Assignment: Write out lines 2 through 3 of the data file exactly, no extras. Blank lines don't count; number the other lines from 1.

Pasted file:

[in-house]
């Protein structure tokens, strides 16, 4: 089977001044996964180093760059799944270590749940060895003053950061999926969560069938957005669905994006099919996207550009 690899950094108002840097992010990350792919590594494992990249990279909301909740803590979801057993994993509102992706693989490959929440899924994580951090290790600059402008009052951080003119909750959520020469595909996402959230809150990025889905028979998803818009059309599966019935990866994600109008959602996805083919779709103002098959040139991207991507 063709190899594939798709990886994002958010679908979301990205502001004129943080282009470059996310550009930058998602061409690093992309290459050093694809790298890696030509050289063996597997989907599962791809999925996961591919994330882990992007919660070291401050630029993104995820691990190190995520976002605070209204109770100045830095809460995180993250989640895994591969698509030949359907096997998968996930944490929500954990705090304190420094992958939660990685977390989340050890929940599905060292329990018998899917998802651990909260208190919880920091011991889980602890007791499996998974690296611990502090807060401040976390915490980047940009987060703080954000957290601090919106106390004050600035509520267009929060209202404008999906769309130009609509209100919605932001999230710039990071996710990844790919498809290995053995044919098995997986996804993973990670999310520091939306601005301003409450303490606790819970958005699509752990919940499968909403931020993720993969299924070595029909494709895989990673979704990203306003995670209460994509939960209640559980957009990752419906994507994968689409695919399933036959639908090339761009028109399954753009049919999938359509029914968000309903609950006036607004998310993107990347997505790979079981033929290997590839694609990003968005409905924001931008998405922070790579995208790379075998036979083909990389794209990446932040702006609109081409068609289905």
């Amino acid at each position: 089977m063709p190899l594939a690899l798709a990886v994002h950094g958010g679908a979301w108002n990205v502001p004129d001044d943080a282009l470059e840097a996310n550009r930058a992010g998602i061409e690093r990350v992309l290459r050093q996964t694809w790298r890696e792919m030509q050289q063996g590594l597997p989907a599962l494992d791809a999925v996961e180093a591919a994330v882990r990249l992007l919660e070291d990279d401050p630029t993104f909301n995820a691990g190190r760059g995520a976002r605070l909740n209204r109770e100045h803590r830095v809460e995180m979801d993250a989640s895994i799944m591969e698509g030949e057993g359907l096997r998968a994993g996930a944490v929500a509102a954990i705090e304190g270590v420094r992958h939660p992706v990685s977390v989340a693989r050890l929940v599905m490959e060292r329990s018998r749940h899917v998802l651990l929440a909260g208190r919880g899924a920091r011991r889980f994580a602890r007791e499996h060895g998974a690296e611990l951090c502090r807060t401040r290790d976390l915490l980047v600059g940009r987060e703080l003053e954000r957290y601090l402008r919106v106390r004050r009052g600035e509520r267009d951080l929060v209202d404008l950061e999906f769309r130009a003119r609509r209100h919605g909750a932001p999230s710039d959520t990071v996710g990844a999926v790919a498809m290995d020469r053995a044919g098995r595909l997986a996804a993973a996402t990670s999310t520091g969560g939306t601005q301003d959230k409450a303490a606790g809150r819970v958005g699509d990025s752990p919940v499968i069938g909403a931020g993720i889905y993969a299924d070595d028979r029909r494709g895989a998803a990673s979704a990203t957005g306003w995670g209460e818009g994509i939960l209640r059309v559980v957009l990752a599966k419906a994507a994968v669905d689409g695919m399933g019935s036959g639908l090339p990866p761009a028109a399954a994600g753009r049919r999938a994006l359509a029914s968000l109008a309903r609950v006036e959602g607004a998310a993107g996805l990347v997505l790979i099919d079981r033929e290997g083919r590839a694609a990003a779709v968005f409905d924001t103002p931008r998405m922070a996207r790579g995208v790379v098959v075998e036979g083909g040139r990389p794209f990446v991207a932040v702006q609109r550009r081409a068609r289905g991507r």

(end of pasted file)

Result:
């Protein structure tokens, strides 16, 4: 089977001044996964180093760059799944270590749940060895003053950061999926969560069938957005669905994006099919996207550009 690899950094108002840097992010990350792919590594494992990249990279909301909740803590979801057993994993509102992706693989490959929440899924994580951090290790600059402008009052951080003119909750959520020469595909996402959230809150990025889905028979998803818009059309599966019935990866994600109008959602996805083919779709103002098959040139991207991507 063709190899594939798709990886994002958010679908979301990205502001004129943080282009470059996310550009930058998602061409690093992309290459050093694809790298890696030509050289063996597997989907599962791809999925996961591919994330882990992007919660070291401050630029993104995820691990190190995520976002605070209204109770100045830095809460995180993250989640895994591969698509030949359907096997998968996930944490929500954990705090304190420094992958939660990685977390989340050890929940599905060292329990018998899917998802651990909260208190919880920091011991889980602890007791499996998974690296611990502090807060401040976390915490980047940009987060703080954000957290601090919106106390004050600035509520267009929060209202404008999906769309130009609509209100919605932001999230710039990071996710990844790919498809290995053995044919098995997986996804993973990670999310520091939306601005301003409450303490606790819970958005699509752990919940499968909403931020993720993969299924070595029909494709895989990673979704990203306003995670209460994509939960209640559980957009990752419906994507994968689409695919399933036959639908090339761009028109399954753009049919999938359509029914968000309903609950006036607004998310993107990347997505790979079981033929290997590839694609990003968005409905924001931008998405922070790579995208790379075998036979083909990389794209990446932040702006609109081409068609289905």
């Amino acid at each position: 089977m063709p190899l594939a690899l798709a990886v994002h950094g958010g679908a979301w108002n990205v502001p004129d001044d943080a282009l470059e840097a996310n550009r930058a992010g998602i061409e690093r990350v992309l290459r050093q996964t694809w790298r890696e792919m030509q050289q063996g590594l597997p989907a599962l494992d791809a999925v996961e180093a591919a994330v882990r990249l992007l919660e070291d990279d401050p630029t993104f909301n995820a691990g190190r760059g995520a976002r605070l909740n209204r109770e100045h803590r830095v809460e995180m979801d993250a989640s895994i799944m591969e698509g030949e057993g359907l096997r998968a994993g996930a944490v929500a509102a954990i705090e304190g270590v420094r992958h939660p992706v990685s977390v989340a693989r050890l929940v599905m490959e060292r329990s018998r749940h899917v998802l651990l929440a909260g208190r919880g899924a920091r011991r889980f994580a602890r007791e499996h060895g998974a690296e611990l951090c502090r807060t401040r290790d976390l915490l980047v600059g940009r987060e703080l003053e954000r957290y601090l402008r919106v106390r004050r009052g600035e509520r267009d951080l929060v209202d404008l950061e999906f769309r130009a003119r609509r209100h919605g909750a932001p999230s710039d959520t990071v996710g990844a999926v790919a498809m290995d020469r053995a044919g098995r595909l997986a996804a993973a996402t990670s999310t520091g969560g939306t601005q301003d959230k409450a303490a606790g809150r819970v958005g699509d990025s752990p919940v499968i069938g909403a931020g993720i889905y993969a299924d070595d028979r029909r494709g895989a998803a990673s979704a990203t957005g306003w995670g209460e818009g994509i939960l209640r059309v559980v957009l990752a599966k419906a994507a994968v669905d689409g695919m399933g019935s036959g639908l090339p990866p761009a028109a399954a994600g753009r049919r999938a994006l359509a029914s968000l109008a309903r609950v006036e959602g607004a998310a993107g996805l990347v997505l790979i099919d079981r033929e290997g083919r590839a694609a990003a779709v968005f409905d924001t103002p931008r998405m922070a996207r790579g995208v790379v098959v075998e036979g083909g040139r990389p794209f990446v991207a932040v702006q609109r550009r081409a068609r289905g991507r």